How Social Media Intelligence Stacks Up Against Social Listening & Monitoring
|Social Media Intelligence||Social Listening||Media Monitoring|
|Understand conversations||Listen to conversations||Monitor conversations|
|Analyze sentiment & metrics||Track sentiment||Track metrics|
|Uncovers proactive opportunities to influence a conversation||Reports on narratives that are already trending online||Keeps track of brand mentions|
How Can Social Media Intelligence Protect My Brand?
#1: You need to monitor fringe networks.
Traditional social analytics tools don’t monitor accounts or collect posts from fringe networks like Reddit, 4chan, Telegram, etc. where much of what ends up going viral gets started. These tools don’t send alerts on conversations that may be low on volume but are high on impact — failing to flag this before it becomes a problem or a missed opportunity for your brand.
#2: You need to know narrative origin & trajectory.
Social listening and media monitoring tools can tell you what’s trending, but they don’t help you understand how narratives spread. These tools can’t detect narratives in their earliest stages and they can’t determine whether these narratives will remain stuck within an echo chamber, enter the mainstream, or re-emerge as so many often do.
#3: You need to know who has influence online.
Traditionally, brands have used online influencer metrics like “followers” and “engagement” to track an influencer’s impact. But those metrics have become more fragile, easier to game, and not really a signal for what will impact your brand. From QAnon to Lifestyle Blogger Moms, the more information you have about how to identify factions, the sooner you can take proactive steps to protect and grow your brand.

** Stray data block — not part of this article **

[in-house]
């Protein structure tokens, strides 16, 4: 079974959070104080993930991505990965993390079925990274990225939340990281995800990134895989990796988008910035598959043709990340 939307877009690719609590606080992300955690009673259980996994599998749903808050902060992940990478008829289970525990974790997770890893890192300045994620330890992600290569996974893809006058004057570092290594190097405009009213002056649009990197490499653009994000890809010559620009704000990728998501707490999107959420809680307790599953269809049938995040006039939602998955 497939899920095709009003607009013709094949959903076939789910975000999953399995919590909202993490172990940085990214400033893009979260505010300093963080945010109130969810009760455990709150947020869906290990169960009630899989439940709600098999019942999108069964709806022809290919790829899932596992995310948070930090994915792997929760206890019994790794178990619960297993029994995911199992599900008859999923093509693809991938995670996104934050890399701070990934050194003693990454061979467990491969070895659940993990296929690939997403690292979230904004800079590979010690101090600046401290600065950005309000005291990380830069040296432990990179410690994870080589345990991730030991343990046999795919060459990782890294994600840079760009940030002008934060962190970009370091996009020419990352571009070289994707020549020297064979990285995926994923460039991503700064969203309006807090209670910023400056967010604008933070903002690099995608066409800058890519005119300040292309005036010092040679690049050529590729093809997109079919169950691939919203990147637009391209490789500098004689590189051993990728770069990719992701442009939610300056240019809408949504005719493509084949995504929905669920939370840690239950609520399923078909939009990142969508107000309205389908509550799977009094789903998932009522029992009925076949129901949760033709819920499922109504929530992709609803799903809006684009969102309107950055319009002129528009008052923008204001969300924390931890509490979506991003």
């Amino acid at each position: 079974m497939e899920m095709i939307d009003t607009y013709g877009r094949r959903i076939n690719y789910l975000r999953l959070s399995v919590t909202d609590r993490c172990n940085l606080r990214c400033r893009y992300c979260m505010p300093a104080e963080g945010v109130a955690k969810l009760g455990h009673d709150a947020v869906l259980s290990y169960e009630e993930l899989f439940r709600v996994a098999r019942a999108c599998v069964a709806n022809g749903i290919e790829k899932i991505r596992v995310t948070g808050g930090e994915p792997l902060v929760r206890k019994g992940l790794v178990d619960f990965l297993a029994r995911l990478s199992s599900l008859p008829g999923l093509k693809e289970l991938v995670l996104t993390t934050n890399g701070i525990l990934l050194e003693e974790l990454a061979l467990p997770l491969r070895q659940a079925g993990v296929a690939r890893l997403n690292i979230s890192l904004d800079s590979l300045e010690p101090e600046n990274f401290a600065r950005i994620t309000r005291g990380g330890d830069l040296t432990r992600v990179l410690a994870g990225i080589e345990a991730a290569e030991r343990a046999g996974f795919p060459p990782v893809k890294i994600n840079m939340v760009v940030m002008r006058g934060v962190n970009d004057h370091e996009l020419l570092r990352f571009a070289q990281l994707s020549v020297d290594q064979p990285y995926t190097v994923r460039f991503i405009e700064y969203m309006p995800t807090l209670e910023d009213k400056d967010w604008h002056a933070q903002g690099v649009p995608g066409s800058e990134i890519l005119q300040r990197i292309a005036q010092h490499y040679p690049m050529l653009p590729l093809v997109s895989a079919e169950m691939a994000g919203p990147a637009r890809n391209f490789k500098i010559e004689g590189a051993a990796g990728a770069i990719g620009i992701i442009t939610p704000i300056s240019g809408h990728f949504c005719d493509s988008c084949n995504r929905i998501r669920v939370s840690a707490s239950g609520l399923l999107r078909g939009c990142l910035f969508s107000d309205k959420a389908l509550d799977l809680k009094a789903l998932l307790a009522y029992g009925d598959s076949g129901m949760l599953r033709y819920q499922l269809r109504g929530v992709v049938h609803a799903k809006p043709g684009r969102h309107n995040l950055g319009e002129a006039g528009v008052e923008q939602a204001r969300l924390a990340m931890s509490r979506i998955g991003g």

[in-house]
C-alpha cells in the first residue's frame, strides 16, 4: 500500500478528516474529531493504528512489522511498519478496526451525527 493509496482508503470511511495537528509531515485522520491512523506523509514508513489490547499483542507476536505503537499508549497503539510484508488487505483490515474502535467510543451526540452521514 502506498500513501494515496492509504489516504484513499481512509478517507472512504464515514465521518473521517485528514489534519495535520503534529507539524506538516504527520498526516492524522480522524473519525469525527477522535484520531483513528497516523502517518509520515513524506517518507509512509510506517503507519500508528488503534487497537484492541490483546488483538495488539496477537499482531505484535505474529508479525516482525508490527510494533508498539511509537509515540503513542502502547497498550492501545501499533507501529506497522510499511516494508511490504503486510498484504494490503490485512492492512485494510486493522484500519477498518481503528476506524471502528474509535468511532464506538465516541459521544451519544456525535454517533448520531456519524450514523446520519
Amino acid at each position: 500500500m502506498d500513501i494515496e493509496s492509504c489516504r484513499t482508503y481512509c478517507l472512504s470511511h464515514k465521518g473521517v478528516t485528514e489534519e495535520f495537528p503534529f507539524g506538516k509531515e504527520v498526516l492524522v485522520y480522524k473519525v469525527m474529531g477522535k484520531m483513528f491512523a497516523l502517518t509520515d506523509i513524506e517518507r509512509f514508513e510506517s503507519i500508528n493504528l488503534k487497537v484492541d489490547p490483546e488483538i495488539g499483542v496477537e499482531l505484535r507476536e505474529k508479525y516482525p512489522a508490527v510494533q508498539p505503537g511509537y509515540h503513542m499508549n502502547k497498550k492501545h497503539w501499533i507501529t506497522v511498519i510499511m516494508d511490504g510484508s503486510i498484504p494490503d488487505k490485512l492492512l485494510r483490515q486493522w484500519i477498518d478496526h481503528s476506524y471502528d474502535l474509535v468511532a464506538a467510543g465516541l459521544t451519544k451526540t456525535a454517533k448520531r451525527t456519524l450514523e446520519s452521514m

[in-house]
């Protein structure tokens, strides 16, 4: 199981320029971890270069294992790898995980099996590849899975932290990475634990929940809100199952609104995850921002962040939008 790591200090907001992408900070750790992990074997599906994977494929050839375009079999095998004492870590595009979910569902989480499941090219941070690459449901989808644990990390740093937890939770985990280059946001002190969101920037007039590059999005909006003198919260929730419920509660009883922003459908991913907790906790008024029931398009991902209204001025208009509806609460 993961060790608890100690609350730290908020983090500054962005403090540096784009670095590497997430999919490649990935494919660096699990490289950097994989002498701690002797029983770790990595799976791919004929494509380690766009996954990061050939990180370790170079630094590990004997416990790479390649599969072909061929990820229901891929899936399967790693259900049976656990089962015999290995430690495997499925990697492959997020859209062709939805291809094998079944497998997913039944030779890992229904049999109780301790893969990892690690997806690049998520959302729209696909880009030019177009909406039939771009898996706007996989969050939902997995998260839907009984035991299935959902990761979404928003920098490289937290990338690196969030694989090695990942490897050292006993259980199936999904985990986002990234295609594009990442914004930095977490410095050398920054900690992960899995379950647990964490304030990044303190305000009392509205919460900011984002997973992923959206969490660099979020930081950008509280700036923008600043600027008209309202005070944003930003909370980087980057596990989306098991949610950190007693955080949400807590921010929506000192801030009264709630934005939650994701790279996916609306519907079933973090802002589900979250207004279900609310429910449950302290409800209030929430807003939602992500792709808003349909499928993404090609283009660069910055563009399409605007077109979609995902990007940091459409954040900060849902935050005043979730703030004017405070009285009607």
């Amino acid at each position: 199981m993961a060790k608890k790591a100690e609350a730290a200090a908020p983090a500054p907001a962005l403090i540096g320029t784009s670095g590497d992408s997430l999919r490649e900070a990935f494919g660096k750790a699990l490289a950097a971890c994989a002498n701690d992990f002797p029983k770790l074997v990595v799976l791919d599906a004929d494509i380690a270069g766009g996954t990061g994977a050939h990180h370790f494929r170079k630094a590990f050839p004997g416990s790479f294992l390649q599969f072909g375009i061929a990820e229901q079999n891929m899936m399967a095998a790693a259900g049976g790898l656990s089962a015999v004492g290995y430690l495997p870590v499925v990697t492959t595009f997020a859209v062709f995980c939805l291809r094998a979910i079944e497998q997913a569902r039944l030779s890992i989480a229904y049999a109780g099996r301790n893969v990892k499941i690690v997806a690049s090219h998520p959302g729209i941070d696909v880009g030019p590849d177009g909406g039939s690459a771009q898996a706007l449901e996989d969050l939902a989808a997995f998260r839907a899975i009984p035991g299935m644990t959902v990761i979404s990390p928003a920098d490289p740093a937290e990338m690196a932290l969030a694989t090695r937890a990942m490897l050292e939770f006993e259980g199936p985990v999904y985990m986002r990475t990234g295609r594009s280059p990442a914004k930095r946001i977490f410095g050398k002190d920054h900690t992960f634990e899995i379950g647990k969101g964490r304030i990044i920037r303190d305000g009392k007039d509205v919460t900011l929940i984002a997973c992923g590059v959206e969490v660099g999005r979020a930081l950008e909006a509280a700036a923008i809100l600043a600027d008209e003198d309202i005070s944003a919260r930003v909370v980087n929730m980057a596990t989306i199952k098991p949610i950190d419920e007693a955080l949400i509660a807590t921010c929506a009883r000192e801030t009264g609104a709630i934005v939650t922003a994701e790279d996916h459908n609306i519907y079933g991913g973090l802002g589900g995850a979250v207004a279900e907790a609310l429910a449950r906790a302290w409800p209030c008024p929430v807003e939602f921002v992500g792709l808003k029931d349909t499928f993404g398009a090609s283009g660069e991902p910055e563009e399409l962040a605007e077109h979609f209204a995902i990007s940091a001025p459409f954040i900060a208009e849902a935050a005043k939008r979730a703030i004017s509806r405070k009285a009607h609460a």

#4: You need to measure authenticity.
Current social tools treat all posts as true and equal, but some trends and viral stories are the product of a few accounts leveraging the mechanics of social media to control the frame of the conversation. It’s important to know if information on the internet is reliable. Reacting to stories that are low on authenticity can tear down your customer relationships and brand reputation.
#5: You need to know risk from opportunity.
Most tools look at sentiment and volume to make blunt assessments about the risk or opportunity associated with something spreading online. Brands need more context to know when it’s a good idea to engage with trends and narratives online.
How Can Yonder Help?
Yonder is an A.I. software company that gathers intelligence around online narratives in order to proactively mitigate brand & reputation risk. With Yonder, brands can expect to get automated reports about emerging narratives so that their communications team is well-equipped to respond before it’s too late. Feel confident knowing that Yonder is there to protect your brand from the unpredictable.